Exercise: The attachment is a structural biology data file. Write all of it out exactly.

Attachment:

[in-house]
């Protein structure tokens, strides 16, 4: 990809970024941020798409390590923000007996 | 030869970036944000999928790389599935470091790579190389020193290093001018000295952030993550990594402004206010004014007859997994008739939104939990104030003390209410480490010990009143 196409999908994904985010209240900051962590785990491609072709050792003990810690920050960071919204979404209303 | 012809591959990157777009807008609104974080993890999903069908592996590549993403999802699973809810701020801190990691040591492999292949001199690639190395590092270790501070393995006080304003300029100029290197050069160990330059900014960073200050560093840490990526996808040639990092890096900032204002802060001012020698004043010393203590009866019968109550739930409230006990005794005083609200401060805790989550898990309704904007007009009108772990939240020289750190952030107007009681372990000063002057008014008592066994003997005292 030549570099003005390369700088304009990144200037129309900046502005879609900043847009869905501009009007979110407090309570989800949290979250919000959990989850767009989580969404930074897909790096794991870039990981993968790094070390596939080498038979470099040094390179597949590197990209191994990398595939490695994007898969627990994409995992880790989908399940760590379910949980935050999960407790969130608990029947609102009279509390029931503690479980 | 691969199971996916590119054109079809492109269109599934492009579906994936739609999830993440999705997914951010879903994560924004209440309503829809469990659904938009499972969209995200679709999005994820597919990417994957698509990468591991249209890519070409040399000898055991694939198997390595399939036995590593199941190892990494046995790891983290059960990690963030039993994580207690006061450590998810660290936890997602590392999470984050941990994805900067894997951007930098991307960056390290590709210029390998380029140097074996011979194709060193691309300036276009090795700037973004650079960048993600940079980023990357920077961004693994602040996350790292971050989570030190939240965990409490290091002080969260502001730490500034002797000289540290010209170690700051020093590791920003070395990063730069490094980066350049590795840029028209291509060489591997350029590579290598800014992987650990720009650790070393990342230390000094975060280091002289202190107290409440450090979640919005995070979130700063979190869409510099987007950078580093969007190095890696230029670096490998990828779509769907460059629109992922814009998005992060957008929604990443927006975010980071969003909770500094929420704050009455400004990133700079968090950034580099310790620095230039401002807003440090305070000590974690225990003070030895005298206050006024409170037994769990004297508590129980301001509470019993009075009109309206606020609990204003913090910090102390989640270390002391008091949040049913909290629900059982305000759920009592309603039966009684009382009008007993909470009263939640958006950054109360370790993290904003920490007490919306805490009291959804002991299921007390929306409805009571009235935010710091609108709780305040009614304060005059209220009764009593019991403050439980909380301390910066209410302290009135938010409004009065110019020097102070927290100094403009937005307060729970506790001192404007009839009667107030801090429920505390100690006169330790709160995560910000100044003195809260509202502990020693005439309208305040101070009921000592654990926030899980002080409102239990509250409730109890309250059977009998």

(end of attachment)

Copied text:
[in-house]
């Protein structure tokens, strides 16, 4: 990809970024941020798409390590923000007996 | 030869970036944000999928790389599935470091790579190389020193290093001018000295952030993550990594402004206010004014007859997994008739939104939990104030003390209410480490010990009143 196409999908994904985010209240900051962590785990491609072709050792003990810690920050960071919204979404209303 | 012809591959990157777009807008609104974080993890999903069908592996590549993403999802699973809810701020801190990691040591492999292949001199690639190395590092270790501070393995006080304003300029100029290197050069160990330059900014960073200050560093840490990526996808040639990092890096900032204002802060001012020698004043010393203590009866019968109550739930409230006990005794005083609200401060805790989550898990309704904007007009009108772990939240020289750190952030107007009681372990000063002057008014008592066994003997005292 030549570099003005390369700088304009990144200037129309900046502005879609900043847009869905501009009007979110407090309570989800949290979250919000959990989850767009989580969404930074897909790096794991870039990981993968790094070390596939080498038979470099040094390179597949590197990209191994990398595939490695994007898969627990994409995992880790989908399940760590379910949980935050999960407790969130608990029947609102009279509390029931503690479980 | 691969199971996916590119054109079809492109269109599934492009579906994936739609999830993440999705997914951010879903994560924004209440309503829809469990659904938009499972969209995200679709999005994820597919990417994957698509990468591991249209890519070409040399000898055991694939198997390595399939036995590593199941190892990494046995790891983290059960990690963030039993994580207690006061450590998810660290936890997602590392999470984050941990994805900067894997951007930098991307960056390290590709210029390998380029140097074996011979194709060193691309300036276009090795700037973004650079960048993600940079980023990357920077961004693994602040996350790292971050989570030190939240965990409490290091002080969260502001730490500034002797000289540290010209170690700051020093590791920003070395990063730069490094980066350049590795840029028209291509060489591997350029590579290598800014992987650990720009650790070393990342230390000094975060280091002289202190107290409440450090979640919005995070979130700063979190869409510099987007950078580093969007190095890696230029670096490998990828779509769907460059629109992922814009998005992060957008929604990443927006975010980071969003909770500094929420704050009455400004990133700079968090950034580099310790620095230039401002807003440090305070000590974690225990003070030895005298206050006024409170037994769990004297508590129980301001509470019993009075009109309206606020609990204003913090910090102390989640270390002391008091949040049913909290629900059982305000759920009592309603039966009684009382009008007993909470009263939640958006950054109360370790993290904003920490007490919306805490009291959804002991299921007390929306409805009571009235935010710091609108709780305040009614304060005059209220009764009593019991403050439980909380301390910066209410302290009135938010409004009065110019020097102070927290100094403009937005307060729970506790001192404007009839009667107030801090429920505390100690006169330790709160995560910000100044003195809260509202502990020693005439309208305040101070009921000592654990926030899980002080409102239990509250409730109890309250059977009998």